The focal theme for 2008-2009 is Water: A Critical Concept for the Humanities. Our Senior Scholars in Residence will be Verena Andermatt Conley (Master of Kirkland House and Visiting Professor of Comparative Literature and Romance Languages and Literatures, Harvard University) and Marcus Rediker (Professor of History, University of Pittsburgh).
The Society for the Humanities calls for scholarly reflection on critical concepts of water from a broad range of disciplinary and inter-disciplinary perspectives. While well-established as a subject of literary, historical, political, and aesthetic analysis, water also traverses emergent fields of inquiry such as ecopoetics and ecopolitics, ancient studies, critical geography, mapping and cartography, environmental humanities, oceanic studies, indigenous studies, and studies of diasporic arts and cultures. Scholars have considered water as an object of conflict and contest, as boundary, and as divider of regions and cultures, but also as a source of life and wealth, and as a medium of communication, migration, transport, commerce, and redistribution.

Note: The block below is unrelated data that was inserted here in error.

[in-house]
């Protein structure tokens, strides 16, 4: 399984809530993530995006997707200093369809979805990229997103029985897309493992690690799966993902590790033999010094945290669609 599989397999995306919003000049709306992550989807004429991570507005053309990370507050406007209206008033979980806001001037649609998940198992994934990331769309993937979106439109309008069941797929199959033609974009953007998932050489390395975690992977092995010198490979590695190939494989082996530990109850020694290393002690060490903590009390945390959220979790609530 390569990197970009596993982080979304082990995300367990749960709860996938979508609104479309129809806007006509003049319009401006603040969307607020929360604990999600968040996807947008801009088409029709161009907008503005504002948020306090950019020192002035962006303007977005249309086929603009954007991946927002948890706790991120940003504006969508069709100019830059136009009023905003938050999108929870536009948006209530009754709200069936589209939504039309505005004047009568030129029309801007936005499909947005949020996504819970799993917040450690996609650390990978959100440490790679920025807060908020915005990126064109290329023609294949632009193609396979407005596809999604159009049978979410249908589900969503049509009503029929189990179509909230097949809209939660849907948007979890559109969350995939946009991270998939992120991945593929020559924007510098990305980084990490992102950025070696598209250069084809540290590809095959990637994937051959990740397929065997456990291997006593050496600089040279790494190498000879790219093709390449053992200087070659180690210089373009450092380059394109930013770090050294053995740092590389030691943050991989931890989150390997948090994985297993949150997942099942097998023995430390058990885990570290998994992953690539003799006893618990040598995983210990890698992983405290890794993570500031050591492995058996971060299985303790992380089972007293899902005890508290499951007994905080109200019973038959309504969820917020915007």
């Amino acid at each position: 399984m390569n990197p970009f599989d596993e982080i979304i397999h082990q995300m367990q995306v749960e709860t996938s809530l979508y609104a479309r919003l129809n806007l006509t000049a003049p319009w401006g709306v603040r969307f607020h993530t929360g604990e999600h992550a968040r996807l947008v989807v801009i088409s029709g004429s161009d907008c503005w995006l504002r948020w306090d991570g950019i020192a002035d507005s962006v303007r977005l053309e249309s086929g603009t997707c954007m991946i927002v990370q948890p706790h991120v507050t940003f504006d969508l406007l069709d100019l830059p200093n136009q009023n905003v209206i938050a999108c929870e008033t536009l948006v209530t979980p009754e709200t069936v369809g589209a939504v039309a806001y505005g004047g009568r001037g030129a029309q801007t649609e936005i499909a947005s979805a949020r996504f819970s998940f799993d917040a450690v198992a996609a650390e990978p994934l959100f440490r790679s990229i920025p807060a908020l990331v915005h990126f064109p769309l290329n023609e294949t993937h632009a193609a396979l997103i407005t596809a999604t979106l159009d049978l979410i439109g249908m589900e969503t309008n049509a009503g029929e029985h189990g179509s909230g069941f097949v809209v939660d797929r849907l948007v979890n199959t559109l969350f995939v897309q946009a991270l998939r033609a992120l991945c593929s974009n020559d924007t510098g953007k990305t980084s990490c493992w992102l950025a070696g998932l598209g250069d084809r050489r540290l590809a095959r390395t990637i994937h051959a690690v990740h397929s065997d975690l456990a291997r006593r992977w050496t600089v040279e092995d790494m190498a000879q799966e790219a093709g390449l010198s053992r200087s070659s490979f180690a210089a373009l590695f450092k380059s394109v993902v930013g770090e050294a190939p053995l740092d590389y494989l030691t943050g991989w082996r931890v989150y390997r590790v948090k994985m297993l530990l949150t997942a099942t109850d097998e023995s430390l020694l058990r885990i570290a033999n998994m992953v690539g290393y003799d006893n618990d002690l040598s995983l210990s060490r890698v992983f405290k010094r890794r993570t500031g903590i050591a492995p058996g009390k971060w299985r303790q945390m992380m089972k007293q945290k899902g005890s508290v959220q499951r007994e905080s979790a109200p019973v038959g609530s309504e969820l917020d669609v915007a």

As access to fresh water becomes one of the most contentious issues of the twenty-first century, the study of water as well as disputes over water rights, especially those involving indigenous peoples and minorities, have increasingly become a focus of inquiry from many different disciplines. While the classical themes of water travel and the healing properties of water are richly elaborated in literary, visual, and ethnographic texts, scholars also investigate the ideological connection between voyages of exploration, colonization, and scientific inquiry. From the complexities of ecopolitics or theorizations of chaos and sexual fluids to natural events such as floods, droughts, tsunami, and hurricanes, frameworks of water pose complex poetic, ethical, aesthetic, political, cultural, technological, and scientific challenges to the humanities. Critical reflection on water, ecology, and migration evokes current and future crises, extending from Australia to the Mediterranean Basin, from sub-Saharan Africa to India. While the Mediterranean is now being rethought as a distinctive unity across time and space, from prehistory to the present, involving encounters between African, Arab, and European worlds, the Indian Ocean is acknowledged as a center of exchange in early modern times. Trans-oceanic movement is studied in relation to the slave trade, to imperial expansion, exploration, and exploitation, as well as a feature of global cosmopolitanism. Thus powerful metaphors like the “Black Atlantic” and the “Pacific Rim” have emphasized continuous trans-oceanic dialogue and inter-continental exchange, allowing for reassessment of cultural products as hybrid forms transcending cultural and ethnic boundaries. Finally the enigmatic nature of water and corollary fluids has catalyzed exciting experiments in the arts, music, and performance while dialoguing with challenging work in theory and philosophy for which water has been an important referent. The Society for the Humanities welcomes applications from scholars and artists who theorize, research, and perform water as a critical concept for the humanities.